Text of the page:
Tom Carrolls and Hermine Ricketts of Miami Shores, Florida have been growing vegetables in their front yard for about seventeen years. But, in 2013, the Miami Village Shore Council banned it – as the garden didn’t fit the “aesthetic character” of the city.
The attorney for Miami Shores, Richard Sarafan, said that there isn’t a fundamental right to grow veggies in a front yard. Sarafan also added that uniformity and aesthetics are legitimate government purposes.
In addition, here is the story of Hermine and Tom and their battle for the right to grow veggies in their front yard:
Tom and Hermine grew organic veggies in their front yard in South Florida. They harvested about seventy-five different types of veggies in the process. They stated that their garden provided them with food.
However, in 2013, an elected board of 5 local politicians, the Miami Shores Village Council, noted that the garden of this couple was inconstant with the “aesthetic character” of the city. The Council stated that front yards should be kept neat, with flowers, trees, fruits, grass, or garden decorations, whereas vegetable gardens should be kept in the backyard. Furthermore, the Council gave Tom and Hermine an ultimatum to pay a fine of fifty dollars on a daily basis or get rid of their garden.
They got rid of their garden as well as sought legal help in order to regain their right to grow veggies in their front yard. Additionally, in 2013, they joined forces with a non-profit law firm in Virginia (the Institute for Justice) that soon filed the case at court.
According to their lawyer, Ari Bargil, in case they wanted to display pink flamingos or grow flowers or fruit, Miami Shores would have been fine with it. Also, the couple should be free to grow veggies for their own consumption.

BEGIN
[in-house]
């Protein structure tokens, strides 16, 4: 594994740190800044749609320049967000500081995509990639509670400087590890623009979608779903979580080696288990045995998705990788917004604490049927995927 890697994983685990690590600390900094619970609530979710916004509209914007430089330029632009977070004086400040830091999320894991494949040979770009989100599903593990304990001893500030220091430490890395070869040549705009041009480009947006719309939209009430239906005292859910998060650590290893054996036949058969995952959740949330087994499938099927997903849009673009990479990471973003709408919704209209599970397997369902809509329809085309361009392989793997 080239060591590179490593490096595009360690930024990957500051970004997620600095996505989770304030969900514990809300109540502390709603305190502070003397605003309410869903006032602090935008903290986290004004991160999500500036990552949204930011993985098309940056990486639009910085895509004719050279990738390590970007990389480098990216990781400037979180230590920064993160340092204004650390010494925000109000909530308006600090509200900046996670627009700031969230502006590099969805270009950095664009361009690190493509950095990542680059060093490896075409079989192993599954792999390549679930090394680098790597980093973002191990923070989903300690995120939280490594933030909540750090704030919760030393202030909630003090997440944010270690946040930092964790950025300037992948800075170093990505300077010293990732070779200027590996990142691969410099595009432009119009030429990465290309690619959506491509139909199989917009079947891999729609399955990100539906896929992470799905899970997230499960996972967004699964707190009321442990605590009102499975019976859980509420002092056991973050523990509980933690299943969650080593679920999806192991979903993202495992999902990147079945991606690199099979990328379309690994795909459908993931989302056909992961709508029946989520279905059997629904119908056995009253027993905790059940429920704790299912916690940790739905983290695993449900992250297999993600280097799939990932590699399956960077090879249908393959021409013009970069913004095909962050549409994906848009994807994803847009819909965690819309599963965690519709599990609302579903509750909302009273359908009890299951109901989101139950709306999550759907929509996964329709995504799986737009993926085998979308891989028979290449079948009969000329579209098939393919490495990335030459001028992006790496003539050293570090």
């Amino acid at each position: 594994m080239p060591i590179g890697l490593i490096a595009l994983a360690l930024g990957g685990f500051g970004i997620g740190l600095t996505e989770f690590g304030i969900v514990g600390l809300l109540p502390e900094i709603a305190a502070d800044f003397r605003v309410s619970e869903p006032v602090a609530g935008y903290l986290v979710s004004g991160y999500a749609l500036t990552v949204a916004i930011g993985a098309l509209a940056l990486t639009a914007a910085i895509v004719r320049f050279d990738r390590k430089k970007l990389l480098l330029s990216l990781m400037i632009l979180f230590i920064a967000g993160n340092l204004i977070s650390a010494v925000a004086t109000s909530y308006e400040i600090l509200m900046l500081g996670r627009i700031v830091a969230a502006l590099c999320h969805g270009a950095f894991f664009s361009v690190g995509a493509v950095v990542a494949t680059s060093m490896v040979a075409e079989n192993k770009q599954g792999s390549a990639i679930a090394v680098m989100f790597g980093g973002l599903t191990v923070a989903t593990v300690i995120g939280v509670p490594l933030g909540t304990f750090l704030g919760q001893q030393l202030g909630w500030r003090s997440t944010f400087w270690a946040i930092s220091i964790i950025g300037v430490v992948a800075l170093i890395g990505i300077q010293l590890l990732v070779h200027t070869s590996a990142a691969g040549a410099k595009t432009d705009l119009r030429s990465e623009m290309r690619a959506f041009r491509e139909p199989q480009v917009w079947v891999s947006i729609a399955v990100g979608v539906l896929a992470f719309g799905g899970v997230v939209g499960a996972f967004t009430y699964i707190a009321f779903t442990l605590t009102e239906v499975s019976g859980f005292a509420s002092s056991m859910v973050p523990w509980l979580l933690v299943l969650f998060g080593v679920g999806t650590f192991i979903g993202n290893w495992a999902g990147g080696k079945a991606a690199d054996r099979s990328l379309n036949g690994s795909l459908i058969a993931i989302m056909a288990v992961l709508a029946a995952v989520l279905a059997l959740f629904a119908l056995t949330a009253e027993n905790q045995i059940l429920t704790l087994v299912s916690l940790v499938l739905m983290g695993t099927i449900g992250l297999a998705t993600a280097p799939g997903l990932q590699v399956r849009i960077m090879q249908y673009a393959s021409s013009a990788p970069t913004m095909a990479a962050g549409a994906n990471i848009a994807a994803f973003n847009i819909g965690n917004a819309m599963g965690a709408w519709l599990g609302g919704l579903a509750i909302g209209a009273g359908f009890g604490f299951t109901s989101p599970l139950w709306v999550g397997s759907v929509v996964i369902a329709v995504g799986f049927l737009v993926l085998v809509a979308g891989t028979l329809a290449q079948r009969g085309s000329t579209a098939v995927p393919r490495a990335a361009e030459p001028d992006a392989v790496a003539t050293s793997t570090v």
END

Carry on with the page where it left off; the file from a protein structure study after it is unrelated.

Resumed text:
Unluckily, in 2016, the Eleventh Judicial Circuit of Florida ruled against the couple, explaining that “the Village of Miami Shores’ ban on front-yard vegetable gardens doesn’t affect any suspect class or fundamental right.”
However, Tom and Hermine are not giving up. The above mentioned non-profit law firm in Virginia actually filed an appeal following the ruling. Moreover, the case is currently being processed by the Florida’s District Court of Appeals.
Here is what can be done:
In fact, the prohibition of front-yard vegetable gardening is a great issue in the U.S. Unfortunately, a large number of people, particularly those whose livelihoods may be affected without front-yard vegetable gardens, have actually faced the same prohibition. Specifically, in 2011, a Michigan resident, Julie Bass, almost had to serve ninety-three days in jail for front-yard vegetable gardening.
The good news is that those growing vegetables in their front yard have the support of property owners and at-home gardeners worldwide.
Here is how to fight the prohibition of front-yard vegetable gardens:
– You may want to donate to non-profit law firms and groups, which take on cases for front-yard vegetable gardeners. For instance, you can donate to the Freedom Center of Missouri and the Institute for Justice.
– Raise awareness for the issue of the prohibition of front-yard vegetable gardening. You should inform people around you about the legal difficulties they could face when growing veggies in their front yard as well as encourage other people to take action.
– You may also want to support online campaigns to oppose the prohibition. In short, keep your eyes open for social media petitions or campaigns against this issue.
– You should also put pressure on your local politicians. This means that you need to find out if your state/city has a policy against front-yard gardening. If so, you should voice your concerns to your local policymakers. Also, demand that lawmakers specify and review the ban’s terms. Namely, could it make exceptions for those that don’t have backyards? Could you grow veggies in your front yard in case they are technically flowers, such as courgette flowers?